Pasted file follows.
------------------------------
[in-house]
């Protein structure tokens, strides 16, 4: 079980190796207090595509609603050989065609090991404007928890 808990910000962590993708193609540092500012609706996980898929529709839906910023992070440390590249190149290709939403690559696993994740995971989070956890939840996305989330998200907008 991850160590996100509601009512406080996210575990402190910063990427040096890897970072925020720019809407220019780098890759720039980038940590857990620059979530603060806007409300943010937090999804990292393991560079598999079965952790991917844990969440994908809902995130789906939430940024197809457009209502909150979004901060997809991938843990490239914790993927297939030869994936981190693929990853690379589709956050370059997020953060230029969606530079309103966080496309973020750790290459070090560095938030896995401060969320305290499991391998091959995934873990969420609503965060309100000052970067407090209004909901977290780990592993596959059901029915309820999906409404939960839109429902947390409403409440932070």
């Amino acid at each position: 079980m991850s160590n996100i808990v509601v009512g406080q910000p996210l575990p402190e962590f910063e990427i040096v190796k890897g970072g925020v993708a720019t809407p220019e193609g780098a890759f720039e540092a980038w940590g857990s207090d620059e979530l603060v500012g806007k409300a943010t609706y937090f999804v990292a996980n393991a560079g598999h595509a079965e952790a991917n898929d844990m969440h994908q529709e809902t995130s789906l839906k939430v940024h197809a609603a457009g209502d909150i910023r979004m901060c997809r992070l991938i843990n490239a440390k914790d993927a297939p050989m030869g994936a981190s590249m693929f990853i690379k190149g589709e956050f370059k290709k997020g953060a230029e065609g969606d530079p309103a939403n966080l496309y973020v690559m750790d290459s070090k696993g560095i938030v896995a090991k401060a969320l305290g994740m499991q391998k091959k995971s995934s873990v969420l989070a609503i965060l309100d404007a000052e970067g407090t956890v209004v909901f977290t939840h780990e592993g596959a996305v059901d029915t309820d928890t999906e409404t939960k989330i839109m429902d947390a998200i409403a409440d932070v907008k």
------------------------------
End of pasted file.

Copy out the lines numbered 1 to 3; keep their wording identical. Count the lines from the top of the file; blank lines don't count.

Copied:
[in-house]
């Protein structure tokens, strides 16, 4: 079980190796207090595509609603050989065609090991404007928890 808990910000962590993708193609540092500012609706996980898929529709839906910023992070440390590249190149290709939403690559696993994740995971989070956890939840996305989330998200907008 991850160590996100509601009512406080996210575990402190910063990427040096890897970072925020720019809407220019780098890759720039980038940590857990620059979530603060806007409300943010937090999804990292393991560079598999079965952790991917844990969440994908809902995130789906939430940024197809457009209502909150979004901060997809991938843990490239914790993927297939030869994936981190693929990853690379589709956050370059997020953060230029969606530079309103966080496309973020750790290459070090560095938030896995401060969320305290499991391998091959995934873990969420609503965060309100000052970067407090209004909901977290780990592993596959059901029915309820999906409404939960839109429902947390409403409440932070």
């Amino acid at each position: 079980m991850s160590n996100i808990v509601v009512g406080q910000p996210l575990p402190e962590f910063e990427i040096v190796k890897g970072g925020v993708a720019t809407p220019e193609g780098a890759f720039e540092a980038w940590g857990s207090d620059e979530l603060v500012g806007k409300a943010t609706y937090f999804v990292a996980n393991a560079g598999h595509a079965e952790a991917n898929d844990m969440h994908q529709e809902t995130s789906l839906k939430v940024h197809a609603a457009g209502d909150i910023r979004m901060c997809r992070l991938i843990n490239a440390k914790d993927a297939p050989m030869g994936a981190s590249m693929f990853i690379k190149g589709e956050f370059k290709k997020g953060a230029e065609g969606d530079p309103a939403n966080l496309y973020v690559m750790d290459s070090k696993g560095i938030v896995a090991k401060a969320l305290g994740m499991q391998k091959k995971s995934s873990v969420l989070a609503i965060l309100d404007a000052e970067g407090t956890v209004v909901f977290t939840h780990e592993g596959a996305v059901d029915t309820d928890t999906e409404t939960k989330i839109m429902d947390a998200i409403a409440d932070v907008k």